Stress LessWith all the gift giving, social gatherings and delicious food, most would think it nearly impossible to not enjoy the holiday season. Though it is filled with obvious delightful happenings, the holiday season contains masked stressors that can make this season not so jolly. While preparing our invitation lists for our gatherings and parties, we must do our best to ensure that these “uninvited guests” don’t show up.

Holiday stressors, combined with managing a serious illness or caring for someone with a serious illness, can cause great difficulties in the holiday season but the added pressures that are presented do not have to stop us from having a happy holiday.

Plan Ahead

To prevent stress and encourage self-care, it is imperative we plan ahead for the holiday season. Whether it be gift planning, party planning, or menu planning, this step can greatly prevent the amount of stress experienced during the holidays and leave more time for self-care and patient care.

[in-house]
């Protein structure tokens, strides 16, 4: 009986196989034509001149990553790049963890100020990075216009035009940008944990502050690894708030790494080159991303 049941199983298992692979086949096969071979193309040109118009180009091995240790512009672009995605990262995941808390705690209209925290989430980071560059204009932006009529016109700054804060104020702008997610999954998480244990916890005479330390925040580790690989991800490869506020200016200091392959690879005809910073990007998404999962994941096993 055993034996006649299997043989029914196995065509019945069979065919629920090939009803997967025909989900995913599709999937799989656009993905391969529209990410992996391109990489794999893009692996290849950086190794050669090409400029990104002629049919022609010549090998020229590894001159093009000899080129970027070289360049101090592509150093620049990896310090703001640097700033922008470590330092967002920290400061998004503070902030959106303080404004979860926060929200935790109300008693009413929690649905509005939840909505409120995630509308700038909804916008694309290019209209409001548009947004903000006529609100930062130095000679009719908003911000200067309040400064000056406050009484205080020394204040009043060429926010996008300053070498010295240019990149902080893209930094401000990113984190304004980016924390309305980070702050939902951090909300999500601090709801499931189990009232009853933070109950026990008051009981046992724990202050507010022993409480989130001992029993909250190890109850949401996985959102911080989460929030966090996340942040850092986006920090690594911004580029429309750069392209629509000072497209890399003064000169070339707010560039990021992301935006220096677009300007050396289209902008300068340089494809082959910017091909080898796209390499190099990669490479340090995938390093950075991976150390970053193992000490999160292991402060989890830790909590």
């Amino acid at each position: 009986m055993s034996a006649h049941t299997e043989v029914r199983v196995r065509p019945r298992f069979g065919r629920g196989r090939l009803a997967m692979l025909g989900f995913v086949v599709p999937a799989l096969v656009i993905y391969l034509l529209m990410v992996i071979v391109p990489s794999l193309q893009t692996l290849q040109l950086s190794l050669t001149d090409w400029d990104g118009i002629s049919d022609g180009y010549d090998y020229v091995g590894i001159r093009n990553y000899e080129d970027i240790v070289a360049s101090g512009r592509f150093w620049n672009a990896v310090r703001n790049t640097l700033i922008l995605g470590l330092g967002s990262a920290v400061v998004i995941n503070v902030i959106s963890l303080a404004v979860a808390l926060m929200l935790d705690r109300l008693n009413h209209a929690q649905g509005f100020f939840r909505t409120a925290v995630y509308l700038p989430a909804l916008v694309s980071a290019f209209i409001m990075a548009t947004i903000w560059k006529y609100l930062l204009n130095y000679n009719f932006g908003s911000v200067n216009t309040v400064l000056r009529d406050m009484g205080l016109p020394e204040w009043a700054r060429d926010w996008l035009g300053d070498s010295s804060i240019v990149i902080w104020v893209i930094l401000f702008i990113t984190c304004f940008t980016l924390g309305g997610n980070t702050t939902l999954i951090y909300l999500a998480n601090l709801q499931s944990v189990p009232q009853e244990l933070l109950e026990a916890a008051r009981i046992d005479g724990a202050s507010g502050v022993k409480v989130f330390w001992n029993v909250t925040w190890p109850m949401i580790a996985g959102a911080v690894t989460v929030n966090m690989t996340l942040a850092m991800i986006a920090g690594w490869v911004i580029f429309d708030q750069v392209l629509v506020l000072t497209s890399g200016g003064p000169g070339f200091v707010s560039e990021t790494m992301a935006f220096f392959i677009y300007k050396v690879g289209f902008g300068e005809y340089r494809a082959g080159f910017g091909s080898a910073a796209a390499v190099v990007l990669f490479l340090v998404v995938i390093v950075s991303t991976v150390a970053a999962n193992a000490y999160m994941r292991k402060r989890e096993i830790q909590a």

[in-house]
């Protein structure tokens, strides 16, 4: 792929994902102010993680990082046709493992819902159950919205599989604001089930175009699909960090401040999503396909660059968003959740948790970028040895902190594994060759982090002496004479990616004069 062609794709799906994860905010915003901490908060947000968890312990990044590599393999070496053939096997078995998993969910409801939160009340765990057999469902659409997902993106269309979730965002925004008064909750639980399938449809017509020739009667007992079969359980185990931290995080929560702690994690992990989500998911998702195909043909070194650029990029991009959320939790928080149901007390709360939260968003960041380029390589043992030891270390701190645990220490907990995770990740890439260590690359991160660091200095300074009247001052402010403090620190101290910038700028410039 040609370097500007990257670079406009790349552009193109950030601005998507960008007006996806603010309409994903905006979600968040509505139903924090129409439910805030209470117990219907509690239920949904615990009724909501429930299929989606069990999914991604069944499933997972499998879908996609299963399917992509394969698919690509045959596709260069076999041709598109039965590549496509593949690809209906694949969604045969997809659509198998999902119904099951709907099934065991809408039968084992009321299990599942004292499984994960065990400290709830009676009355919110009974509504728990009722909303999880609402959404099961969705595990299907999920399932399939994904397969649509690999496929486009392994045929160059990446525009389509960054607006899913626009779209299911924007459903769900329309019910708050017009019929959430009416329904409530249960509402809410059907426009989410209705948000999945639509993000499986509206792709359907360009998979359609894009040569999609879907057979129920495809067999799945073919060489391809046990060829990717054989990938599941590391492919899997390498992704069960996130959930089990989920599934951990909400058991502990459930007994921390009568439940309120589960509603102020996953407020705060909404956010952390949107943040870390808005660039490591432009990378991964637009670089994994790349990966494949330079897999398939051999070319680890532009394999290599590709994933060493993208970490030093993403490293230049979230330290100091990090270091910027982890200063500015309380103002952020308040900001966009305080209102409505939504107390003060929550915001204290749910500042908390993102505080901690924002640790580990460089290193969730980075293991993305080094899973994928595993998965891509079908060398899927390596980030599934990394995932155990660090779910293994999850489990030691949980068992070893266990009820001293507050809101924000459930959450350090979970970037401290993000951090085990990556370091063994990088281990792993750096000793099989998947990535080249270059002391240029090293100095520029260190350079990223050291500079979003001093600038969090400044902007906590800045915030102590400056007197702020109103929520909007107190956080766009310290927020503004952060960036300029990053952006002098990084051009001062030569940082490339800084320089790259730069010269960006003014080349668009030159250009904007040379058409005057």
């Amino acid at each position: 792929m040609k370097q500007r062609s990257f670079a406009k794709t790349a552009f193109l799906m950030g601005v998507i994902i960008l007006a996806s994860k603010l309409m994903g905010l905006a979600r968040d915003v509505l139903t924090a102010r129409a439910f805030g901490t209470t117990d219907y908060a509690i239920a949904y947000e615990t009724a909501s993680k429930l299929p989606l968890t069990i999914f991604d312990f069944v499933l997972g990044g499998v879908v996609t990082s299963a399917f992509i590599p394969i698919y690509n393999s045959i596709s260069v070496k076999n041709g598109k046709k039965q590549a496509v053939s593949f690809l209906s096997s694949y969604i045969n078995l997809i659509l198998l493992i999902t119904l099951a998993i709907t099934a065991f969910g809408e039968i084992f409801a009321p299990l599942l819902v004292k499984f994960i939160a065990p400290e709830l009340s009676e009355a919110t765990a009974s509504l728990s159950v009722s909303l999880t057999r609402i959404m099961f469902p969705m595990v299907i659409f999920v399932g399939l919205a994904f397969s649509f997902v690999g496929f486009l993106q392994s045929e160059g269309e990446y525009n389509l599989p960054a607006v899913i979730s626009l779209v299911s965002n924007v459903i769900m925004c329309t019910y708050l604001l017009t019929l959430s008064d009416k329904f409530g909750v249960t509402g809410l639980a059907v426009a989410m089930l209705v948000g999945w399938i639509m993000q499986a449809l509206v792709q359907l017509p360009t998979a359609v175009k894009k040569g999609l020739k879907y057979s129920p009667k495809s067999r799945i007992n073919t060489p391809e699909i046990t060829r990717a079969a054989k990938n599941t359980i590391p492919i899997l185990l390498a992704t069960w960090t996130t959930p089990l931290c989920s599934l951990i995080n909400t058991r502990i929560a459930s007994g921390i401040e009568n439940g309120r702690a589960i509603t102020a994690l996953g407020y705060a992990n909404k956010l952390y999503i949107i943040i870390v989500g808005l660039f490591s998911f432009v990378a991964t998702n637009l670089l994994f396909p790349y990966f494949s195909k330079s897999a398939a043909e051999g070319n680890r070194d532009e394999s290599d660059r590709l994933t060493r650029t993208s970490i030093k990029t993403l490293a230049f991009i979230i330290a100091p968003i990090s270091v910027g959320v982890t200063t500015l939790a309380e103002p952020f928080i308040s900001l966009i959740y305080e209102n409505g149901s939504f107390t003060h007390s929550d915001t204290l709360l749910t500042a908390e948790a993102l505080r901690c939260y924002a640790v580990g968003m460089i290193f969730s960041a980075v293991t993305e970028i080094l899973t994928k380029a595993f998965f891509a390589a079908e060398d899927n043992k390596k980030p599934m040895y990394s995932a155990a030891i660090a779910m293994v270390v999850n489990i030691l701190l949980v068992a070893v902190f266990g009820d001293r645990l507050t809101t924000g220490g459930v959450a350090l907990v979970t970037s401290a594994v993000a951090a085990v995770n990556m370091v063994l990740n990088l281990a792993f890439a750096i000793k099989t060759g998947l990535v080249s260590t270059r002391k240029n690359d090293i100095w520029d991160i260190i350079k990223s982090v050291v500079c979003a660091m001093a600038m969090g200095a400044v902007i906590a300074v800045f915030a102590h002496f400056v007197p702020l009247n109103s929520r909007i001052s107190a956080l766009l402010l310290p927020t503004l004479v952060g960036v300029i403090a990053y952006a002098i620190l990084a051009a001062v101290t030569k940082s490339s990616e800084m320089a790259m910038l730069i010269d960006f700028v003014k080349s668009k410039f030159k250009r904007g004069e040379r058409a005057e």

Know Boundaries and Limits

During the planning period and throughout the holiday season, it is important that we be aware of our boundaries and limits. Knowing and adhering to these are a great way to keep the level of stress manageable.

Ask for Help

We all want to see the ones we love happy and we want to see ourselves happy and in good health. Even though we do our best to prevent, sometimes things still happen. In the event that we find ourselves overwhelmed or having difficulty managing, help is always a phone call away. Never hesitate to reach out to a family member or friend for help and certainly never hesitate to reach out to us here at the Loran Smith Center.

More to Help You

Our Loran Smith Center for Cancer Support provides information, education and emotional and spiritual support to cancer patients and their families in north Georgia. It serves as a resource for patients before, during and after cancer treatment through support groups, individual and family counseling and an educational resource library.